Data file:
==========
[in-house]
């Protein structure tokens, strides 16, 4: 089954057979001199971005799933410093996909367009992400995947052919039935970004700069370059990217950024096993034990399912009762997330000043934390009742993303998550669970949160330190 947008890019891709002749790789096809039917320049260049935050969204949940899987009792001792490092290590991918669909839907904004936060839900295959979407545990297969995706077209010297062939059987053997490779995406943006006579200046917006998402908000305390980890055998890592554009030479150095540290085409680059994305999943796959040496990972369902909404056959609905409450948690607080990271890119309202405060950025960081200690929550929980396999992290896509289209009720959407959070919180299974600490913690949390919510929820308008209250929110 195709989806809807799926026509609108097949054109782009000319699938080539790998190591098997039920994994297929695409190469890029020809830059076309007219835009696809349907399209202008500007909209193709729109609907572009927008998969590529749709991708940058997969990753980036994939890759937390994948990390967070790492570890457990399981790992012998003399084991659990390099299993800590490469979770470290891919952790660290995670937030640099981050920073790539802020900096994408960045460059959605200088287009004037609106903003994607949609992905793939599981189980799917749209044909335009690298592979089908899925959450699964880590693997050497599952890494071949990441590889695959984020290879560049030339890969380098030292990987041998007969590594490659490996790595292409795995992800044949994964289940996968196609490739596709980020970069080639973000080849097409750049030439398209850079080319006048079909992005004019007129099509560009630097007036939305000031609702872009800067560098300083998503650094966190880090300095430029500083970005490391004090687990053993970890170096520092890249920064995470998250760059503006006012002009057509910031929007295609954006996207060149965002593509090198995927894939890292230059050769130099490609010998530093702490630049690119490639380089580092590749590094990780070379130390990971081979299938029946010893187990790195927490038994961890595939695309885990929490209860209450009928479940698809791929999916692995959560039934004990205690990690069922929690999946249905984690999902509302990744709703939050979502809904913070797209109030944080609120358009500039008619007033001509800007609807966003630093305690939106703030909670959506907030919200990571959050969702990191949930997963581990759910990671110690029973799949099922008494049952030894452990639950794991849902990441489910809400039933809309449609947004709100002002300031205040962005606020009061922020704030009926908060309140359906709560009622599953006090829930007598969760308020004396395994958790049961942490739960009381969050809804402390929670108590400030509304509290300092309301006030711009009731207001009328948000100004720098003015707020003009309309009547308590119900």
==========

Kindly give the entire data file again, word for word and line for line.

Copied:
[in-house]
């Protein structure tokens, strides 16, 4: 089954057979001199971005799933410093996909367009992400995947052919039935970004700069370059990217950024096993034990399912009762997330000043934390009742993303998550669970949160330190 947008890019891709002749790789096809039917320049260049935050969204949940899987009792001792490092290590991918669909839907904004936060839900295959979407545990297969995706077209010297062939059987053997490779995406943006006579200046917006998402908000305390980890055998890592554009030479150095540290085409680059994305999943796959040496990972369902909404056959609905409450948690607080990271890119309202405060950025960081200690929550929980396999992290896509289209009720959407959070919180299974600490913690949390919510929820308008209250929110 195709989806809807799926026509609108097949054109782009000319699938080539790998190591098997039920994994297929695409190469890029020809830059076309007219835009696809349907399209202008500007909209193709729109609907572009927008998969590529749709991708940058997969990753980036994939890759937390994948990390967070790492570890457990399981790992012998003399084991659990390099299993800590490469979770470290891919952790660290995670937030640099981050920073790539802020900096994408960045460059959605200088287009004037609106903003994607949609992905793939599981189980799917749209044909335009690298592979089908899925959450699964880590693997050497599952890494071949990441590889695959984020290879560049030339890969380098030292990987041998007969590594490659490996790595292409795995992800044949994964289940996968196609490739596709980020970069080639973000080849097409750049030439398209850079080319006048079909992005004019007129099509560009630097007036939305000031609702872009800067560098300083998503650094966190880090300095430029500083970005490391004090687990053993970890170096520092890249920064995470998250760059503006006012002009057509910031929007295609954006996207060149965002593509090198995927894939890292230059050769130099490609010998530093702490630049690119490639380089580092590749590094990780070379130390990971081979299938029946010893187990790195927490038994961890595939695309885990929490209860209450009928479940698809791929999916692995959560039934004990205690990690069922929690999946249905984690999902509302990744709703939050979502809904913070797209109030944080609120358009500039008619007033001509800007609807966003630093305690939106703030909670959506907030919200990571959050969702990191949930997963581990759910990671110690029973799949099922008494049952030894452990639950794991849902990441489910809400039933809309449609947004709100002002300031205040962005606020009061922020704030009926908060309140359906709560009622599953006090829930007598969760308020004396395994958790049961942490739960009381969050809804402390929670108590400030509304509290300092309301006030711009009731207001009328948000100004720098003015707020003009309309009547308590119900």